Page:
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Yesterday I split with my gf of 5 months... watch

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    It was my first proper relationship with somebody, so I can't help but feel melancholy, considering I planned to propose sometime next year. She had mental health issues, and started to not show any affection for me, as well as constantly started arguments which never really aimed to resolve anything, but 'score points'...

    I suppose my question is, what is the best way in moving forward? I had trouble sleeping last night, and there's a painful feeling in my stomach (like butterflies, but times it by 10). I can't help but feel like the break-up could have been prevented, along with many other regrets. I also have some uni work to do, but my mind is racing with the memories I shared with her.

    Any tips?
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    You'll get over it with time.

    Also, this relationship clearly wasn't healthy and wasn't going to last, at least not as a happy one. Time will heal you both.
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    Break ups are hard, it only happened yesterday so it's natural that you'll be feeling pretty sh*t. And at the end of the day you're only 21 and you were only together five months. You're only young, and realistically it was way too early to be thinking about anything as serious as a proposal.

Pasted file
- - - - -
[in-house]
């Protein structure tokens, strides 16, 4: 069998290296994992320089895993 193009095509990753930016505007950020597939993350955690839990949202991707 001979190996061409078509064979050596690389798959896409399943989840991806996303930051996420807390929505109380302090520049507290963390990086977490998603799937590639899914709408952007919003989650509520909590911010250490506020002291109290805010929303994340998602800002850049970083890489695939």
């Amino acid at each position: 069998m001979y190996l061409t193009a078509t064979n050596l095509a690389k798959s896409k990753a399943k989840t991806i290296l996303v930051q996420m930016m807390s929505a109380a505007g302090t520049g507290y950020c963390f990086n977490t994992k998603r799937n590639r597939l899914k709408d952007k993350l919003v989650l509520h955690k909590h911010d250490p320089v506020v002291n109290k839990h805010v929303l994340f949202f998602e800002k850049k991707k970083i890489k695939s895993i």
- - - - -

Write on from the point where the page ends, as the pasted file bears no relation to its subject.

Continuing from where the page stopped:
The best way to move on is to spend time with family/friends and keep yourself busy to keep your mind off of it. It's difficult to adjust to a life without someone who was so important to you but it can be done and you will feel better over time. Whatever you do, don't just sit and dwell over what happened and if you did anything wrong. It's easily done but it'll make you feel worse.
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    (Original post by howitoughttobe)
    Break ups are hard, it only happened yesterday so it's natural that you'll be feeling pretty sh*t. And at the end of the day you're only 21 and you were only together five months. You're only young, and realistically it was way too early to be thinking about anything as serious as a proposal.

    The best way to move on is to spend time with family/friends and keep yourself busy to keep your mind off of it. It's difficult to adjust to a life without someone who was so important to you but it can be done and you will feel better over time. Whatever you do, don't just sit and dwell over what happened and if you did anything wrong. It's easily done but it'll make you feel worse.
    Yeah, you're right. I guess I'm just a romantic guy and, at the time, I got satisfaction from the idea that I could do something as romantic as propose to a girl who I thought loved me as much as I loved her. Out of the tunnel vision, I can now see that it wasn't going to work and, if anything, a proposal would have only delayed the inevitable...